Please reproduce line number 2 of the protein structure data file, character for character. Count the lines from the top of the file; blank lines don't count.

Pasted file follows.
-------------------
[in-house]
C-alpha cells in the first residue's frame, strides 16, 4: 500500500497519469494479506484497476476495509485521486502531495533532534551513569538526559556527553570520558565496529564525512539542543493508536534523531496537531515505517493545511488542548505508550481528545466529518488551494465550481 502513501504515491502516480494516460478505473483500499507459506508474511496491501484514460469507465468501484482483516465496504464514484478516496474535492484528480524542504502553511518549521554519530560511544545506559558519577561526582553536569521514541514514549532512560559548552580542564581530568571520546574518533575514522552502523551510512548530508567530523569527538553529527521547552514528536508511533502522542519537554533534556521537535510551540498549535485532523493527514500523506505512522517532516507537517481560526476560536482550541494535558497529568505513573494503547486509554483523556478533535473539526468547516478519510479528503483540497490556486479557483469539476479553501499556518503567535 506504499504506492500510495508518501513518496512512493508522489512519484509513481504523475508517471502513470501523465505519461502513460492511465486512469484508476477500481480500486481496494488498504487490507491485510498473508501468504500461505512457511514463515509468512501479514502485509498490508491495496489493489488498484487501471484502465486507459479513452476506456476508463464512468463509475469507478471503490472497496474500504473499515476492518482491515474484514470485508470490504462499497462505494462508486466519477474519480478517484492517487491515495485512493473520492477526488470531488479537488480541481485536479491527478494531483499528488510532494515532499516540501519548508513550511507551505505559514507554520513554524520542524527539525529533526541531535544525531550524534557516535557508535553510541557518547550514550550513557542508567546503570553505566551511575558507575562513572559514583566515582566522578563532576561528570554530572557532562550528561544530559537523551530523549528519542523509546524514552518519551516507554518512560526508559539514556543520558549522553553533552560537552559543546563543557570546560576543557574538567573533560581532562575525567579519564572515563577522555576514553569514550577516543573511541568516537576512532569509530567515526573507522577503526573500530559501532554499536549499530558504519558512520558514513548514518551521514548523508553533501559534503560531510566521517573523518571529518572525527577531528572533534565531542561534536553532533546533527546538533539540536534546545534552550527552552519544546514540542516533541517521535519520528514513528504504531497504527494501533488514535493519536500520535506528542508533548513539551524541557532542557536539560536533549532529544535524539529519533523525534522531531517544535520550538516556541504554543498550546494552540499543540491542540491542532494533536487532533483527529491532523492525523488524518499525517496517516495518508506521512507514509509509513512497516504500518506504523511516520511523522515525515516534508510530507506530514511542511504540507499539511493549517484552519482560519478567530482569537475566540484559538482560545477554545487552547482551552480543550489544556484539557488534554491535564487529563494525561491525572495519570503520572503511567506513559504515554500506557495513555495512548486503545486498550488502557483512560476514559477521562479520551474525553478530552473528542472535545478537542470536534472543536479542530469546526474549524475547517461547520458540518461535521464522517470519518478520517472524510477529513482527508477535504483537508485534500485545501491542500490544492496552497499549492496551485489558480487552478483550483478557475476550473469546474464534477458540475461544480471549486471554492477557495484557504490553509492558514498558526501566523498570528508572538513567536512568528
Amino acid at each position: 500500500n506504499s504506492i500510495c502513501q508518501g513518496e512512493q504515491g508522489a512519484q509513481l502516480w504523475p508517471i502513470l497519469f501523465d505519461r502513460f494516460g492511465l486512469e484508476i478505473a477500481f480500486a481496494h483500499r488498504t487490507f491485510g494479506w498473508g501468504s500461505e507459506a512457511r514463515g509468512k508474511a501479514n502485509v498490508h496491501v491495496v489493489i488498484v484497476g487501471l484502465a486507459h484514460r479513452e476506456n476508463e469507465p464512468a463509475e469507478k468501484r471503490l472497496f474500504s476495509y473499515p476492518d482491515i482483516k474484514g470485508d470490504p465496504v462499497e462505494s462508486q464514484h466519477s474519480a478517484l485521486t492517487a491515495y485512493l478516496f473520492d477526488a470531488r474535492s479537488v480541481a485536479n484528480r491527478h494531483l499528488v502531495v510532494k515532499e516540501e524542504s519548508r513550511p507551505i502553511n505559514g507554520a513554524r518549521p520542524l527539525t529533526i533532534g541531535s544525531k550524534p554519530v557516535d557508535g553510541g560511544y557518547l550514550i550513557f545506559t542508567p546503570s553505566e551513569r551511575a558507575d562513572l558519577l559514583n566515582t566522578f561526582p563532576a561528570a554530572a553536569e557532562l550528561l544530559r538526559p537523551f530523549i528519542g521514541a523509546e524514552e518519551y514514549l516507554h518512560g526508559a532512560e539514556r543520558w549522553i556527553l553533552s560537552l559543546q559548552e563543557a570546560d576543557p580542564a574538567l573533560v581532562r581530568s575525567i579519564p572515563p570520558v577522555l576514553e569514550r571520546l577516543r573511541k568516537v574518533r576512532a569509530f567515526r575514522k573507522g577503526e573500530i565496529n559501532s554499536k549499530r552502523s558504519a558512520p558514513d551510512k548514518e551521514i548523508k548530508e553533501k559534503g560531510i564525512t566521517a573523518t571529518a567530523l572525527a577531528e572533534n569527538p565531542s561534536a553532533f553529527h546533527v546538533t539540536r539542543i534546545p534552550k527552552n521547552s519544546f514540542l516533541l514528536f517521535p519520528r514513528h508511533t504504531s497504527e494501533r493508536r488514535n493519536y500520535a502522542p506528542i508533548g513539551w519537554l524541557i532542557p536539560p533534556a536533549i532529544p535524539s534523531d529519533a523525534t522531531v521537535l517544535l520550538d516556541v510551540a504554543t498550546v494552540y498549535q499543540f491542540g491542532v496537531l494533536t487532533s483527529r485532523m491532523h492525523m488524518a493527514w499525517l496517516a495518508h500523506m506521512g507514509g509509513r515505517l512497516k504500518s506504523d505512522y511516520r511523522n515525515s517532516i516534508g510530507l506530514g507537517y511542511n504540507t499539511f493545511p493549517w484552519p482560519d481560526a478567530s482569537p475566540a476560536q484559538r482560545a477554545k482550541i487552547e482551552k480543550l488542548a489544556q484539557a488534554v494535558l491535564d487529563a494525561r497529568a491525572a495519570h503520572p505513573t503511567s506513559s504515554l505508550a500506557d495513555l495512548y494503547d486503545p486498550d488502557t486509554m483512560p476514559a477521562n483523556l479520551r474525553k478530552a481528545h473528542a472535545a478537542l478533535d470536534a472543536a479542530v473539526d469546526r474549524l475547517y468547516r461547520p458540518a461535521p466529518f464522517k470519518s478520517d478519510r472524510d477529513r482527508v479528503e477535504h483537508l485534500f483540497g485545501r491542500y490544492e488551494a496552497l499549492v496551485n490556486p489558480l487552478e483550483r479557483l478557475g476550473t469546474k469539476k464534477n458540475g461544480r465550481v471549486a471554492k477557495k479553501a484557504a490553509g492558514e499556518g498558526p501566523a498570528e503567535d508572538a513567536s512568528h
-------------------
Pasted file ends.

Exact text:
C-alpha cells in the first residue's frame, strides 16, 4: 500500500497519469494479506484497476476495509485521486502531495533532534551513569538526559556527553570520558565496529564525512539542543493508536534523531496537531515505517493545511488542548505508550481528545466529518488551494465550481 502513501504515491502516480494516460478505473483500499507459506508474511496491501484514460469507465468501484482483516465496504464514484478516496474535492484528480524542504502553511518549521554519530560511544545506559558519577561526582553536569521514541514514549532512560559548552580542564581530568571520546574518533575514522552502523551510512548530508567530523569527538553529527521547552514528536508511533502522542519537554533534556521537535510551540498549535485532523493527514500523506505512522517532516507537517481560526476560536482550541494535558497529568505513573494503547486509554483523556478533535473539526468547516478519510479528503483540497490556486479557483469539476479553501499556518503567535 506504499504506492500510495508518501513518496512512493508522489512519484509513481504523475508517471502513470501523465505519461502513460492511465486512469484508476477500481480500486481496494488498504487490507491485510498473508501468504500461505512457511514463515509468512501479514502485509498490508491495496489493489488498484487501471484502465486507459479513452476506456476508463464512468463509475469507478471503490472497496474500504473499515476492518482491515474484514470485508470490504462499497462505494462508486466519477474519480478517484492517487491515495485512493473520492477526488470531488479537488480541481485536479491527478494531483499528488510532494515532499516540501519548508513550511507551505505559514507554520513554524520542524527539525529533526541531535544525531550524534557516535557508535553510541557518547550514550550513557542508567546503570553505566551511575558507575562513572559514583566515582566522578563532576561528570554530572557532562550528561544530559537523551530523549528519542523509546524514552518519551516507554518512560526508559539514556543520558549522553553533552560537552559543546563543557570546560576543557574538567573533560581532562575525567579519564572515563577522555576514553569514550577516543573511541568516537576512532569509530567515526573507522577503526573500530559501532554499536549499530558504519558512520558514513548514518551521514548523508553533501559534503560531510566521517573523518571529518572525527577531528572533534565531542561534536553532533546533527546538533539540536534546545534552550527552552519544546514540542516533541517521535519520528514513528504504531497504527494501533488514535493519536500520535506528542508533548513539551524541557532542557536539560536533549532529544535524539529519533523525534522531531517544535520550538516556541504554543498550546494552540499543540491542540491542532494533536487532533483527529491532523492525523488524518499525517496517516495518508506521512507514509509509513512497516504500518506504523511516520511523522515525515516534508510530507506530514511542511504540507499539511493549517484552519482560519478567530482569537475566540484559538482560545477554545487552547482551552480543550489544556484539557488534554491535564487529563494525561491525572495519570503520572503511567506513559504515554500506557495513555495512548486503545486498550488502557483512560476514559477521562479520551474525553478530552473528542472535545478537542470536534472543536479542530469546526474549524475547517461547520458540518461535521464522517470519518478520517472524510477529513482527508477535504483537508485534500485545501491542500490544492496552497499549492496551485489558480487552478483550483478557475476550473469546474464534477458540475461544480471549486471554492477557495484557504490553509492558514498558526501566523498570528508572538513567536512568528